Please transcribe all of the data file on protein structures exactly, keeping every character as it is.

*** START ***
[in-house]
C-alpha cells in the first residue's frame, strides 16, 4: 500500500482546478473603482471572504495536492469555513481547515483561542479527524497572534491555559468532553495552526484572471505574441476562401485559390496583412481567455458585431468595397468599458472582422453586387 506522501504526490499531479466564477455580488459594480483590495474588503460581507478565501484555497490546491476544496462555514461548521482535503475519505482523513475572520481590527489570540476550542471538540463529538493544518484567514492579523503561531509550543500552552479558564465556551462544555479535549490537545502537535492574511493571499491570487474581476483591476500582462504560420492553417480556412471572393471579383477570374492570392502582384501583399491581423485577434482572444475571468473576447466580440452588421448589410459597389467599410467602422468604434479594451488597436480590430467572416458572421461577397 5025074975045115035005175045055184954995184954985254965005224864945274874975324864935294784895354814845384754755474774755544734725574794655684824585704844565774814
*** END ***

[in-house]
C-alpha cells in the first residue's frame, strides 16, 4: 500500500482546478473603482471572504495536492469555513481547515483561542479527524497572534491555559468532553495552526484572471505574441476562401485559390496583412481567455458585431468595397468599458472582422453586387 506522501504526490499531479466564477455580488459594480483590495474588503460581507478565501484555497490546491476544496462555514461548521482535503475519505482523513475572520481590527489570540476550542471538540463529538493544518484567514492579523503561531509550543500552552479558564465556551462544555479535549490537545502537535492574511493571499491570487474581476483591476500582462504560420492553417480556412471572393471579383477570374492570392502582384501583399491581423485577434482572444475571468473576447466580440452588421448589410459597389467599410467602422468604434479594451488597436480590430467572416458572421461577397 5025074975045115035005175045055184954995184954985254965005224864945274874975324864935294784895354814845384754755474774755544734725574794655684824585704844565774814